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Molecular coating on X chromosomes may explain higher autoimmune susceptibility in women

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Bharti Jayshankar

February 2, 2024: A new study has come up with an explanation for the heightened susceptibility of women to autoimmune diseases compared to men. The research found that a molecular coating present on half of women’s X chromosomes, absent in males, may be a potential trigger for the immune responses.

Autoimmune sex bias

Autoimmune disease is a leading cause of morbidity and mortality in young and middle‐aged women and this increased vulnerability has long perplexed medical experts. Women constitute approximately 80% of all autoimmune cases, including conditions such as lupus and rheumatoid arthritis. The latest research, sheds light on a previously overlooked aspect of X-chromosome biology that could add to our understanding of autoimmune disparities.

Traditionally, the X chromosome has been a prime suspect in explaining the sex bias in autoimmune diseases. In mammals, including humans, males typically possess only one X chromosome in their cells, while females carry two. The process of X-chromosome inactivation, where one X chromosome in most XX cells becomes inactive, aims to equalize the ‘dose’ of X-linked genes between females and males.

XISTence of autoantibodies

The intricate mechanism involves the formation of a molecular coating, a mix of RNA and proteins, facilitated by long RNA strands known as XIST. These strands attract proteins to create complexes that effectively silence genes on the inactive X chromosome. However, certain genes manage to evade this silencing process and are believed to contribute to autoimmune conditions. 

What sets this study apart is the revelation that the proteins central to X-chromosome inactivation can trigger immunological responses.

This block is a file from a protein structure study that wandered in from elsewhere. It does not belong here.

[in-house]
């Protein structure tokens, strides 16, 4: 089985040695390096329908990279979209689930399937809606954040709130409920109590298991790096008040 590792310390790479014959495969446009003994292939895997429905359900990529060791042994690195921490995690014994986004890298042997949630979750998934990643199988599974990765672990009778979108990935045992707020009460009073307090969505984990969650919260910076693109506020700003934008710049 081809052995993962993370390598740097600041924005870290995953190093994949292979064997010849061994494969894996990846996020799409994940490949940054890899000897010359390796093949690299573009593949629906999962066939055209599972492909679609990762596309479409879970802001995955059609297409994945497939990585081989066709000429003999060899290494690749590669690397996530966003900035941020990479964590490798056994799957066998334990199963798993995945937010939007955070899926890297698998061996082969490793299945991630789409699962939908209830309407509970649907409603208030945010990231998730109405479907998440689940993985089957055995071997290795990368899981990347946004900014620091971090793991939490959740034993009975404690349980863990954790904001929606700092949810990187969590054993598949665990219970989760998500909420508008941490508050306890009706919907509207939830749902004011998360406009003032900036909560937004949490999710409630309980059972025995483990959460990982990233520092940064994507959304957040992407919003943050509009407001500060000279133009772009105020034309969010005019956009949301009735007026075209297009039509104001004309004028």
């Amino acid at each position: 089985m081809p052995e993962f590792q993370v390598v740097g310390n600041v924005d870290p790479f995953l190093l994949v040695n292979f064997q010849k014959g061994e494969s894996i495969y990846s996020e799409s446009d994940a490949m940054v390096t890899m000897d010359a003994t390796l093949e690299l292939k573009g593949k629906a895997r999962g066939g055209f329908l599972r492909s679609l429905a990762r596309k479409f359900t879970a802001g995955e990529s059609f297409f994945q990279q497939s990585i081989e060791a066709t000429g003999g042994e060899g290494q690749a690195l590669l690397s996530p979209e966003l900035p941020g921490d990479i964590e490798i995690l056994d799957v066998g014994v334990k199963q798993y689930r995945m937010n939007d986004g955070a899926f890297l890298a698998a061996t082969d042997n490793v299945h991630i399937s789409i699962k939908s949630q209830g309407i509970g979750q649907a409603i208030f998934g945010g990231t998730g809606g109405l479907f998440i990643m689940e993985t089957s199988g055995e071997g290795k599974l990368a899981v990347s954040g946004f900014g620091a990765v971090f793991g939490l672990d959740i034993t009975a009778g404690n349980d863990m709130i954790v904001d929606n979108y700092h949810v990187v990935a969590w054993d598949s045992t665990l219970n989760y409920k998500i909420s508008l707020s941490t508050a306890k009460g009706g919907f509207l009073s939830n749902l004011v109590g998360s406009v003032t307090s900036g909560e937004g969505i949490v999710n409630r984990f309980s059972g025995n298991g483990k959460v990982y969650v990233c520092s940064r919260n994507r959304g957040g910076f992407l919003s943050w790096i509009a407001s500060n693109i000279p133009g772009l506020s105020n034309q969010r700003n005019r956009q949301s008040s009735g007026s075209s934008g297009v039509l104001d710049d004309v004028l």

Notably, the study challenges the long-standing assumption that the autoimmune sex bias is solely driven by hormonal and genetic factors on the X chromosome. The intricate interplay between the XIST molecule, immune responses, and autoimmune conditions provides a more deeper understanding.

Howard Chang, co-author of the study and a dermatologist and molecular geneticist at Stanford University School of Medicine, highlights that proteins interacting with XIST have been identified as targets of autoantibodies. These rogue bodies can attack tissues and organs, leading to the chronic inflammation and damage characteristic of autoimmune diseases. Chang and his team team induced a lupus-like disease in mice and found that animals that expressed XIST had higher autoantibody levels than those that didn’t. Their immune cells were also on higher alert, a sign of predisposition to autoimmune attacks, and they showed more extensive tissue damage.

This insight underscores the complexity of autoimmune diseases and opens avenues for targeted diagnostic and therapeutic approaches.

The study was published in Cell and can be accessed here.

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